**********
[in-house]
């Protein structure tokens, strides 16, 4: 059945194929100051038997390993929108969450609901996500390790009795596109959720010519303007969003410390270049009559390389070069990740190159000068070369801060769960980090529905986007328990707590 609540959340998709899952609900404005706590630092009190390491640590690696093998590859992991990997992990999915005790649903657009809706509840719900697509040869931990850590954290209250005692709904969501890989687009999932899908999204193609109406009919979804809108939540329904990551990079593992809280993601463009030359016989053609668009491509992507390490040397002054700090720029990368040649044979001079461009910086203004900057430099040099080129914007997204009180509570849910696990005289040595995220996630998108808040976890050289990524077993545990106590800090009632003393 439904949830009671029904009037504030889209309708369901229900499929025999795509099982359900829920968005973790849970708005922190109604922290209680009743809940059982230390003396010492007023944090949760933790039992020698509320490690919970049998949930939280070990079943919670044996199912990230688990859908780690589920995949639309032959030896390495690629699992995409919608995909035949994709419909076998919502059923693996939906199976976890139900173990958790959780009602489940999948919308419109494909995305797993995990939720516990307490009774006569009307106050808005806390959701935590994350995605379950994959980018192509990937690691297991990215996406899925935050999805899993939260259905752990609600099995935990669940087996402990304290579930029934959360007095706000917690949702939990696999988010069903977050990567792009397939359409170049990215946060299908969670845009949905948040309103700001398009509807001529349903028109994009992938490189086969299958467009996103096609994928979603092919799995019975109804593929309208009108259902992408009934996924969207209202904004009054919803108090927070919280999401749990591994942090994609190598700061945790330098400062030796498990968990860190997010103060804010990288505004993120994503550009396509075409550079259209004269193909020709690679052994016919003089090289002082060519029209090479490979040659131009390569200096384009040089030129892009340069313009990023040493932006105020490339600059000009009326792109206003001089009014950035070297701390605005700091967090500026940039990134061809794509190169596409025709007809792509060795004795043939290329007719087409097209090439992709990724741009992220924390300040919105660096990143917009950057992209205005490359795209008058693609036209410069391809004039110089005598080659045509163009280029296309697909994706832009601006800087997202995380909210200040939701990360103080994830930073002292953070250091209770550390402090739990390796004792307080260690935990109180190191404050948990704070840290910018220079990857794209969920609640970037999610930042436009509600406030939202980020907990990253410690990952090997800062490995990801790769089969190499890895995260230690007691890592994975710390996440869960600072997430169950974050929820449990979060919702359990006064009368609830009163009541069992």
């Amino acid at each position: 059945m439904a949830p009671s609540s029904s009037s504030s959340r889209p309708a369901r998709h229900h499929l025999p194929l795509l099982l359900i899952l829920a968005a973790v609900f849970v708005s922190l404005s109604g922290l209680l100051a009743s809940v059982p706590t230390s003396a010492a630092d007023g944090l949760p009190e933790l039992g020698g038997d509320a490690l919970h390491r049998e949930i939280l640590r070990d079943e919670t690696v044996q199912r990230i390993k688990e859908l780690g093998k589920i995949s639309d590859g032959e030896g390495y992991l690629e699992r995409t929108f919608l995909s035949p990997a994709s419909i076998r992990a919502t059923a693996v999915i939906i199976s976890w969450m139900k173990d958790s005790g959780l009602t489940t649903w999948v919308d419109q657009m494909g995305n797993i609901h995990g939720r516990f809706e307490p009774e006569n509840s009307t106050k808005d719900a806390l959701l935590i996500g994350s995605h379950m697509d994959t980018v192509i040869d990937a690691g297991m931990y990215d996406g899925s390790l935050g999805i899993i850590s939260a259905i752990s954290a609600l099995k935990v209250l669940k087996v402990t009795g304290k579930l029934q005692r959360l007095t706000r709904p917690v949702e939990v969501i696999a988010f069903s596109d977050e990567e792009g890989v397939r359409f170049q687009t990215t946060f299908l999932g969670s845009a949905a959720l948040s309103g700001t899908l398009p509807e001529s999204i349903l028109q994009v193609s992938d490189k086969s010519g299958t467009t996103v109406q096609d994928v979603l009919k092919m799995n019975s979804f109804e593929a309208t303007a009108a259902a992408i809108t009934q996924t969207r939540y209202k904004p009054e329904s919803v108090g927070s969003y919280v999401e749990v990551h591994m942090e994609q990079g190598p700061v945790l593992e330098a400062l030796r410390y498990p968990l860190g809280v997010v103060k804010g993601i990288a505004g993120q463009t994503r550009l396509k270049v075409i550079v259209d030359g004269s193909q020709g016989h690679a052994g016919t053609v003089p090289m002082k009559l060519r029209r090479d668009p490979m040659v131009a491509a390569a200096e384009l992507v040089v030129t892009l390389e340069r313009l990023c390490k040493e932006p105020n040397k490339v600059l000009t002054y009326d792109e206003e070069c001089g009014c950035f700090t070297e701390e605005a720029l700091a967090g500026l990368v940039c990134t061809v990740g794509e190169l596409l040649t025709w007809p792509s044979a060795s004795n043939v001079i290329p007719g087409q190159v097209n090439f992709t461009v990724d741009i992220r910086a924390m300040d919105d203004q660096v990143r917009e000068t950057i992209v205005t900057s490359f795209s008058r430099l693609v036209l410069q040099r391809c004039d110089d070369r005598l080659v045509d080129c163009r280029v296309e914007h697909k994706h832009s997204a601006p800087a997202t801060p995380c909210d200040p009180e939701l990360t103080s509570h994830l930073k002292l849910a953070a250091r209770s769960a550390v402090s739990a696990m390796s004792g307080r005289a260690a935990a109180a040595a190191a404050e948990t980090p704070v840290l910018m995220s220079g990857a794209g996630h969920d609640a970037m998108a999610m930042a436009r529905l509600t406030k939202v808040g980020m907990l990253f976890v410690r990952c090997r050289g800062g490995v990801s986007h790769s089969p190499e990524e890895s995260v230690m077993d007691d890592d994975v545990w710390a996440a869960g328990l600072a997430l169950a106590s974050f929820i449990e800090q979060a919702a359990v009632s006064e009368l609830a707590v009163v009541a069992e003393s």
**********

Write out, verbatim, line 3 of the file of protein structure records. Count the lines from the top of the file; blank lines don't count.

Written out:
């Amino acid at each position: 059945m439904a949830p009671s609540s029904s009037s504030s959340r889209p309708a369901r998709h229900h499929l025999p194929l795509l099982l359900i899952l829920a968005a973790v609900f849970v708005s922190l404005s109604g922290l209680l100051a009743s809940v059982p706590t230390s003396a010492a630092d007023g944090l949760p009190e933790l039992g020698g038997d509320a490690l919970h390491r049998e949930i939280l640590r070990d079943e919670t690696v044996q199912r990230i390993k688990e859908l780690g093998k589920i995949s639309d590859g032959e030896g390495y992991l690629e699992r995409t929108f919608l995909s035949p990997a994709s419909i076998r992990a919502t059923a693996v999915i939906i199976s976890w969450m139900k173990d958790s005790g959780l009602t489940t649903w999948v919308d419109q657009m494909g995305n797993i609901h995990g939720r516990f809706e307490p009774e006569n509840s009307t106050k808005d719900a806390l959701l935590i996500g994350s995605h379950m697509d994959t980018v192509i040869d990937a690691g297991m931990y990215d996406g899925s390790l935050g999805i899993i850590s939260a259905i752990s954290a609600l099995k935990v209250l669940k087996v402990t009795g304290k579930l029934q005692r959360l007095t706000r709904p917690v949702e939990v969501i696999a988010f069903s596109d977050e990567e792009g890989v397939r359409f170049q687009t990215t946060f299908l999932g969670s845009a949905a959720l948040s309103g700001t899908l398009p509807e001529s999204i349903l028109q994009v193609s992938d490189k086969s010519g299958t467009t996103v109406q096609d994928v979603l009919k092919m799995n019975s979804f109804e593929a309208t303007a009108a259902a992408i809108t009934q996924t969207r939540y209202k904004p009054e329904s919803v108090g927070s969003y919280v999401e749990v990551h591994m942090e994609q990079g190598p700061v945790l593992e330098a400062l030796r410390y498990p968990l860190g809280v997010v103060k804010g993601i990288a505004g993120q463009t994503r550009l396509k270049v075409i550079v259209d030359g004269s193909q020709g016989h690679a052994g016919t053609v003089p090289m002082k009559l060519r029209r090479d668009p490979m040659v131009a491509a390569a200096e384009l992507v040089v030129t892009l390389e340069r313009l990023c390490k040493e932006p105020n040397k490339v600059l000009t002054y009326d792109e206003e070069c001089g009014c950035f700090t070297e701390e605005a720029l700091a967090g500026l990368v940039c990134t061809v990740g794509e190169l596409l040649t025709w007809p792509s044979a060795s004795n043939v001079i290329p007719g087409q190159v097209n090439f992709t461009v990724d741009i992220r910086a924390m300040d919105d203004q660096v990143r917009e000068t950057i992209v205005t900057s490359f795209s008058r430099l693609v036209l410069q040099r391809c004039d110089d070369r005598l080659v045509d080129c163009r280029v296309e914007h697909k994706h832009s997204a601006p800087a997202t801060p995380c909210d200040p009180e939701l990360t103080s509570h994830l930073k002292l849910a953070a250091r209770s769960a550390v402090s739990a696990m390796s004792g307080r005289a260690a935990a109180a040595a190191a404050e948990t980090p704070v840290l910018m995220s220079g990857a794209g996630h969920d609640a970037m998108a999610m930042a436009r529905l509600t406030k939202v808040g980020m907990l990253f976890v410690r990952c090997r050289g800062g490995v990801s986007h790769s089969p190499e990524e890895s995260v230690m077993d007691d890592d994975v545990w710390a996440a869960g328990l600072a997430l169950a106590s974050f929820i449990e800090q979060a919702a359990v009632s006064e009368l609830a707590v009163v009541a069992e003393s």